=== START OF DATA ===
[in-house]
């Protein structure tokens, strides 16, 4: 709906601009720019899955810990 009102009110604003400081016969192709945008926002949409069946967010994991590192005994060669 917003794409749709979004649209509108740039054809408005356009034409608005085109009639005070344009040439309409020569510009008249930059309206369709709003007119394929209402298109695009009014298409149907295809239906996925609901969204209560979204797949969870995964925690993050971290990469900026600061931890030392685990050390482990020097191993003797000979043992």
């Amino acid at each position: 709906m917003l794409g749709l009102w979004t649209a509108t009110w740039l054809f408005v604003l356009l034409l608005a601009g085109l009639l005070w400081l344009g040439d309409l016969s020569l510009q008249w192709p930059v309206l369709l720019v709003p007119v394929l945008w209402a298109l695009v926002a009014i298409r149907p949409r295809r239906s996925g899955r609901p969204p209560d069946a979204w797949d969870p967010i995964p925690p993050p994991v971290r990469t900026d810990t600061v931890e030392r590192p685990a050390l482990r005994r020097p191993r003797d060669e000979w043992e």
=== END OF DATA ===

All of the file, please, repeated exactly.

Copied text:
[in-house]
């Protein structure tokens, strides 16, 4: 709906601009720019899955810990 009102009110604003400081016969192709945008926002949409069946967010994991590192005994060669 917003794409749709979004649209509108740039054809408005356009034409608005085109009639005070344009040439309409020569510009008249930059309206369709709003007119394929209402298109695009009014298409149907295809239906996925609901969204209560979204797949969870995964925690993050971290990469900026600061931890030392685990050390482990020097191993003797000979043992």
């Amino acid at each position: 709906m917003l794409g749709l009102w979004t649209a509108t009110w740039l054809f408005v604003l356009l034409l608005a601009g085109l009639l005070w400081l344009g040439d309409l016969s020569l510009q008249w192709p930059v309206l369709l720019v709003p007119v394929l945008w209402a298109l695009v926002a009014i298409r149907p949409r295809r239906s996925g899955r609901p969204p209560d069946a979204w797949d969870p967010i995964p925690p993050p994991v971290r990469t900026d810990t600061v931890e030392r590192p685990a050390l482990r005994r020097p191993r003797d060669e000979w043992e």